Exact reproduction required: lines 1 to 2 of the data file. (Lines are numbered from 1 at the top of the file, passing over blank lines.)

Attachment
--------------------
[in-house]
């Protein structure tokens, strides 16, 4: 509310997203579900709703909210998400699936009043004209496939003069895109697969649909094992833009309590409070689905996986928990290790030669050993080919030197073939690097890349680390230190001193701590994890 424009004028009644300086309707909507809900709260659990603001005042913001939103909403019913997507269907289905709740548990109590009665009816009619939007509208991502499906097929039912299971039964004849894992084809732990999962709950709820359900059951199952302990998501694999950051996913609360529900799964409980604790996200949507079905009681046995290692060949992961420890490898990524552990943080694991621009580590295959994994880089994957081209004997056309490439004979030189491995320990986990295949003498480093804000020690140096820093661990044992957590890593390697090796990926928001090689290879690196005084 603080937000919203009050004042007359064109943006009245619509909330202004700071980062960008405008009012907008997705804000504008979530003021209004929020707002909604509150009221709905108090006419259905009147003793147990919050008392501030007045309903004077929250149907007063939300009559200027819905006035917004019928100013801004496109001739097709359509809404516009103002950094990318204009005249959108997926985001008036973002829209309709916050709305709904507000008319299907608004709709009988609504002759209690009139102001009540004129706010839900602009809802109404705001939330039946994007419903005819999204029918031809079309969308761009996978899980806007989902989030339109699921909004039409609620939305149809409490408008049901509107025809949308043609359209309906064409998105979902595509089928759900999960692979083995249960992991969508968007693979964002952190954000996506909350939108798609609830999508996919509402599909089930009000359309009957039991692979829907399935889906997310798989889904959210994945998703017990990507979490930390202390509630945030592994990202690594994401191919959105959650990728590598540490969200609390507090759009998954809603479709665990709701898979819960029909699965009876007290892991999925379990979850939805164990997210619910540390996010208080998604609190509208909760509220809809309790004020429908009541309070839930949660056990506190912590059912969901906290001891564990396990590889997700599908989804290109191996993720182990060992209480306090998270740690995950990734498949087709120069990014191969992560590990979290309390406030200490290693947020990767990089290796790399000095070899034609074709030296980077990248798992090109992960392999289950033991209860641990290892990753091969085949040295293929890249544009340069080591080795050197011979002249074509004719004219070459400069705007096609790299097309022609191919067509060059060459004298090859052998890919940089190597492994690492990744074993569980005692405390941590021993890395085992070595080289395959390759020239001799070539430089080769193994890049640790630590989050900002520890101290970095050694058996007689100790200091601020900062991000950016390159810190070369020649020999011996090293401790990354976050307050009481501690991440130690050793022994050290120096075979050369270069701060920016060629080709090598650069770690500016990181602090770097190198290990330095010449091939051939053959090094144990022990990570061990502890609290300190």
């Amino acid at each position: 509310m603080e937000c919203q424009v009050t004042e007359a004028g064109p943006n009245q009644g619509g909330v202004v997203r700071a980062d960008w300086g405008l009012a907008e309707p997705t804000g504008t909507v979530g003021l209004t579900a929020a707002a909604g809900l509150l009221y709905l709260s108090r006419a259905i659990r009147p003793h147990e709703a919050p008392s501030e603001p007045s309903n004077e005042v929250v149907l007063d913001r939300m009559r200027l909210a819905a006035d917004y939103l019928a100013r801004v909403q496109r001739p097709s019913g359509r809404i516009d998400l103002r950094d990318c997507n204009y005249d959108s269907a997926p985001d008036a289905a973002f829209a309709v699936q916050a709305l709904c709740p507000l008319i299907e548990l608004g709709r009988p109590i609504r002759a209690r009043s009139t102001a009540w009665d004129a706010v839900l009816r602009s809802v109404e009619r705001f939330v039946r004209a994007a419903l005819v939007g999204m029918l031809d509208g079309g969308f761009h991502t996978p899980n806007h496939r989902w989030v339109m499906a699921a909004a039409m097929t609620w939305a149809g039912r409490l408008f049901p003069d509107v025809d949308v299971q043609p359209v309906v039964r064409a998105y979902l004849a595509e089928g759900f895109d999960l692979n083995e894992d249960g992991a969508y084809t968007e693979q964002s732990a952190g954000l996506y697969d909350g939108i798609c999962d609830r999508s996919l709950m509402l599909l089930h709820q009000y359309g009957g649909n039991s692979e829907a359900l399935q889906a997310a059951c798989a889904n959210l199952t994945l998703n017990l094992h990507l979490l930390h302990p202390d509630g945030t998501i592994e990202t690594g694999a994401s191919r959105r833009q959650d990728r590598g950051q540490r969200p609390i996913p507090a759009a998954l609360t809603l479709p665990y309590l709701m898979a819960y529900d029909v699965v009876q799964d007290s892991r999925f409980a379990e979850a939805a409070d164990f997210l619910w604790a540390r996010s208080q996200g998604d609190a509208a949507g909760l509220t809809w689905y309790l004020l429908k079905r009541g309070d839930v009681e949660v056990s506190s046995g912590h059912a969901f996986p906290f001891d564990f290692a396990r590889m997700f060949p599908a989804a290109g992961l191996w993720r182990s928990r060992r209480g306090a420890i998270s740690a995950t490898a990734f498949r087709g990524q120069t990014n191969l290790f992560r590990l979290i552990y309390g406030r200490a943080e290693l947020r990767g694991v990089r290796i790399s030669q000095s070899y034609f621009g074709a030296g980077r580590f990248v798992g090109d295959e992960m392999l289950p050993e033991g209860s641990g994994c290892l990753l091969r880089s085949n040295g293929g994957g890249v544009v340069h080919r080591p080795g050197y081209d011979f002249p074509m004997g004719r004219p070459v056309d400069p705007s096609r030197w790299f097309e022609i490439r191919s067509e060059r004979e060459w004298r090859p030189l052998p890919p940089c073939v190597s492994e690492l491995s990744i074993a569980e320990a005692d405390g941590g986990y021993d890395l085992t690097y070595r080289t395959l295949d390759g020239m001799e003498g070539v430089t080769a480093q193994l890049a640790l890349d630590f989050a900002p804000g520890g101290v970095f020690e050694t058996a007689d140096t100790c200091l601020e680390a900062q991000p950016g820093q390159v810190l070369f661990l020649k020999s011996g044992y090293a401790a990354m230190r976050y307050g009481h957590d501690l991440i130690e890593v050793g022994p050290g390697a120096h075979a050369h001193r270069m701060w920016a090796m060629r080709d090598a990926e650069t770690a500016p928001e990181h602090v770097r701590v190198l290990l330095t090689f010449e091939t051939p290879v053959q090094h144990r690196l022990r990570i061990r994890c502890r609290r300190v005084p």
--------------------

[in-house]
């Protein structure tokens, strides 16, 4: 509310997203579900709703909210998400699936009043004209496939003069895109697969649909094992833009309590409070689905996986928990290790030669050993080919030197073939690097890349680390230190001193701590994890 424009004028009644300086309707909507809900709260659990603001005042913001939103909403019913997507269907289905709740548990109590009665009816009619939007509208991502499906097929039912299971039964004849894992084809732990999962709950709820359900059951199952302990998501694999950051996913609360529900799964409980604790996200949507079905009681046995290692060949992961420890490898990524552990943080694991621009580590295959994994880089994957081209004997056309490439004979030189491995320990986990295949003498480093804000020690140096820093661990044992957590890593390697090796990926928001090689290879690196005084 603080937000919203009050004042007359064109943006009245619509909330202004700071980062960008405008009012907008997705804000504008979530003021209004929020707002909604509150009221709905108090006419259905009147003793147990919050008392501030007045309903004077929250149907007063939300009559200027819905006035917004019928100013801004496109001739097709359509809404516009103002950094990318204009005249959108997926985001008036973002829209309709916050709305709904507000008319299907608004709709009988609504002759209690009139102001009540004129706010839900602009809802109404705001939330039946994007419903005819999204029918031809079309969308761009996978899980806007989902989030339109699921909004039409609620939305149809409490408008049901509107025809949308043609359209309906064409998105979902595509089928759900999960692979083995249960992991969508968007693979964002952190954000996506909350939108798609609830999508996919509402599909089930009000359309009957039991692979829907399935889906997310798989889904959210994945998703017990990507979490930390202390509630945030592994990202690594994401191919959105959650990728590598540490969200609390507090759009998954809603479709665990709701898979819960029909699965009876007290892991999925379990979850939805164990997210619910540390996010208080998604609190509208909760509220809809309790004020429908009541309070839930949660056990506190912590059912969901906290001891564990396990590889997700599908989804290109191996993720182990060992209480306090998270740690995950990734498949087709120069990014191969992560590990979290309390406030200490290693947020990767990089290796790399000095070899034609074709030296980077990248798992090109992960392999289950033991209860641990290892990753091969085949040295293929890249544009340069080591080795050197011979002249074509004719004219070459400069705007096609790299097309022609191919067509060059060459004298090859052998890919940089190597492994690492990744074993569980005692405390941590021993890395085992070595080289395959390759020239001799070539430089080769193994890049640790630590989050900002520890101290970095050694058996007689100790200091601020900062991000950016390159810190070369020649020999011996090293401790990354976050307050009481501690991440130690050793022994050290120096075979050369270069701060920016060629080709090598650069770690500016990181602090770097190198290990330095010449091939051939053959090094144990022990990570061990502890609290300190």